Or, how about that sunken stadium? A multi-purpose public venue sitting on the seabed, designed and built with technology that resists the impact of climate change? Magnificent.
Make it part of a new downtown waterfront? A 30-year plan for a brilliant, beautiful mix of parks, beaches and cultural endeavour, paid for with commercial and residential development. Even more magnificent.
But hey, you don't need to say yes to these ideas. Come up with your own!
Not sure you can do that? Here's a tip: surround yourself with people who can. Whatever your big idea, make it transformational. Remember Bilbao.
You want us to say, oh yeah, Phil Goff, he's not the city's manager. He's the mayor. He's, wow, he's really leading us forwards.
3 Think change
The CCO model is broken. That's the "council-controlled organisations": agencies that do most of the council's business and are more independent of elected officials than they need to be.
John Tamihere says sack the Auckland Transport board and John Banks says he'll sort out AT himself. And you, Phil? You've called for a CCO review.
Seriously, you're going to hide behind a review? You must know what you'd like to see. Tell us about it. Why let your opponents keep scoring free hits?
The problem with AT is that its delivery failures have been conflated with the policy itself, which is set by council, not AT, and is not bad policy. You've got to separate the two. Champion the policy, and tell us how you'll improve the delivery.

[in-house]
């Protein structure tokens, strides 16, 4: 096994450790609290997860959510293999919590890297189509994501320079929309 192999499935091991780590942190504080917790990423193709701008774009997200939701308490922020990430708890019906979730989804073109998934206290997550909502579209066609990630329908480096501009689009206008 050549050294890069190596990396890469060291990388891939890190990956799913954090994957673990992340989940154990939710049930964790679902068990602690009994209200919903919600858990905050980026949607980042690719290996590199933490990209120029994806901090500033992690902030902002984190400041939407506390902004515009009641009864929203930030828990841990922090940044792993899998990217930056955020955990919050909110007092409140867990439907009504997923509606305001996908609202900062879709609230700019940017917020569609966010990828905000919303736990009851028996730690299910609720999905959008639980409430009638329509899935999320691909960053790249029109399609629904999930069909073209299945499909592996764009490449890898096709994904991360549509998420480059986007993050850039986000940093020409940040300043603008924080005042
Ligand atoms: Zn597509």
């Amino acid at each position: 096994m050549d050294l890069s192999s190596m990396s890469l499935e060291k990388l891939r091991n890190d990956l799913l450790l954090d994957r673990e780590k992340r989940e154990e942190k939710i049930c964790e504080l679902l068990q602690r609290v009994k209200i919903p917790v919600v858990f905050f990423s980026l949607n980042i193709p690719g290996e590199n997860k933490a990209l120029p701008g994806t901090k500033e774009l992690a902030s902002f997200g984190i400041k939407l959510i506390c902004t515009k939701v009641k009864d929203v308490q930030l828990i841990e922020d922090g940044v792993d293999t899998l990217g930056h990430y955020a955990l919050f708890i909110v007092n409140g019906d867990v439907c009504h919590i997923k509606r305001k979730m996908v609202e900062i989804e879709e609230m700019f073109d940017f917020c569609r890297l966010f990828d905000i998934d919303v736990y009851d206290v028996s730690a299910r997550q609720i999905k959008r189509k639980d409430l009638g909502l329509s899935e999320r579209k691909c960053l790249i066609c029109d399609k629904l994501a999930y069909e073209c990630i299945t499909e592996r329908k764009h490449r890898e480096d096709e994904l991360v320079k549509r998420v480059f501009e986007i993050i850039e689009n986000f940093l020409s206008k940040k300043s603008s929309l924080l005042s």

And why don't you insist Ports of Auckland stops building that car storage building on Bledisloe Wharf, at least until the Government's strategy for the ports is declared?
What a perfect way to signal you stand for a better city and will defend us from officials who seem determined to make it worse.
4 Unlock the unlock programme
It's not all bad with the CCOs. One of them, the "urban regeneration" agency Panuku, has 18 "transform" and "unlock" programmes around the city, bringing growth, change and opportunity. From Henderson to Ormiston, Whangaparaoa to Pukekohe, there are good stories to tell about how they're building communities: economically, environmentally, socially and culturally.
Why aren't you telling us those stories, Phil? This is council improving the town centres and the suburbs, doing work that shouldn't make us grumble. Inspire us!
5 Give us a decent downtown
The council has a very good city-centre masterplan, updated and reaffirmed just last month. It includes – or has scope to include – waterfront development, revitalised shopping, greener streets, calmed and reduced traffic, a reorganised inner-city delivery system, an arts festival integrated with other activities, better bus routes and safer spaces for pedestrians, cyclists and scooterists. But will it happen?
The America's Cup and APEC will both be here in 2021. Just enough time, for a bold and determined mayor, to get it done.
Incredibly, though, you've allowed council to treat 2021 not as a deadline but as an impediment. Most of the good ideas are going on hold till afterwards. What a defeatist load of bollocks.
Phil! Wake up! Bang some heads together at AT, the Auckland Design Office, Panuku and the central council administration. You've done it before. Do it again now.
This, by the way, offers a splendid point of difference between you and other candidates. Unless, that is, you plan to continue talking about it but not doing it, which would mean not much difference at all.
Got the message? If you win, it won't be because everyone's happy with how things are. It'll be because voters decide you're on track to deliver something better. So. Convince us.